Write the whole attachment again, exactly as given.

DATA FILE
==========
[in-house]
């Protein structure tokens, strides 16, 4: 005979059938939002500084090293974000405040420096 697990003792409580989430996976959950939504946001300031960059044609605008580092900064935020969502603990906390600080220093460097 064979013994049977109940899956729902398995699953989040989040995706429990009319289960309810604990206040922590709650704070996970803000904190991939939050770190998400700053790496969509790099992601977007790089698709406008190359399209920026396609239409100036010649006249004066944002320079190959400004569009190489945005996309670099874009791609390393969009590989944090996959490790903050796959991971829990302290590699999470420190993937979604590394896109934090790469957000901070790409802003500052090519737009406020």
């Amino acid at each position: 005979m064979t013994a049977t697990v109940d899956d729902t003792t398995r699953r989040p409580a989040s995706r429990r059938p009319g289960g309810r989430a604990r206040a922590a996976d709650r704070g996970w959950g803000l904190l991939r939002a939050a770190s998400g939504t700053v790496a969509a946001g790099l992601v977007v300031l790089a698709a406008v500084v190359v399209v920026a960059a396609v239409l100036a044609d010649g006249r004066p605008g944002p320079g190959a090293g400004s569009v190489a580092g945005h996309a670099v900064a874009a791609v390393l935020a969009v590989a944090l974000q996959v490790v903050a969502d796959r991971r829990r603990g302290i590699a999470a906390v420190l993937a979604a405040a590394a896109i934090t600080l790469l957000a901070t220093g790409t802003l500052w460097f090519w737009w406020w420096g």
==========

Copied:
[in-house]
């Protein structure tokens, strides 16, 4: 005979059938939002500084090293974000405040420096 697990003792409580989430996976959950939504946001300031960059044609605008580092900064935020969502603990906390600080220093460097 064979013994049977109940899956729902398995699953989040989040995706429990009319289960309810604990206040922590709650704070996970803000904190991939939050770190998400700053790496969509790099992601977007790089698709406008190359399209920026396609239409100036010649006249004066944002320079190959400004569009190489945005996309670099874009791609390393969009590989944090996959490790903050796959991971829990302290590699999470420190993937979604590394896109934090790469957000901070790409802003500052090519737009406020």
């Amino acid at each position: 005979m064979t013994a049977t697990v109940d899956d729902t003792t398995r699953r989040p409580a989040s995706r429990r059938p009319g289960g309810r989430a604990r206040a922590a996976d709650r704070g996970w959950g803000l904190l991939r939002a939050a770190s998400g939504t700053v790496a969509a946001g790099l992601v977007v300031l790089a698709a406008v500084v190359v399209v920026a960059a396609v239409l100036a044609d010649g006249r004066p605008g944002p320079g190959a090293g400004s569009v190489a580092g945005h996309a670099v900064a874009a791609v390393l935020a969009v590989a944090l974000q996959v490790v903050a969502d796959r991971r829990r603990g302290i590699a999470a906390v420190l993937a979604a405040a590394a896109i934090t600080l790469l957000a901070t220093g790409t802003l500052w460097f090519w737009w406020w420096g």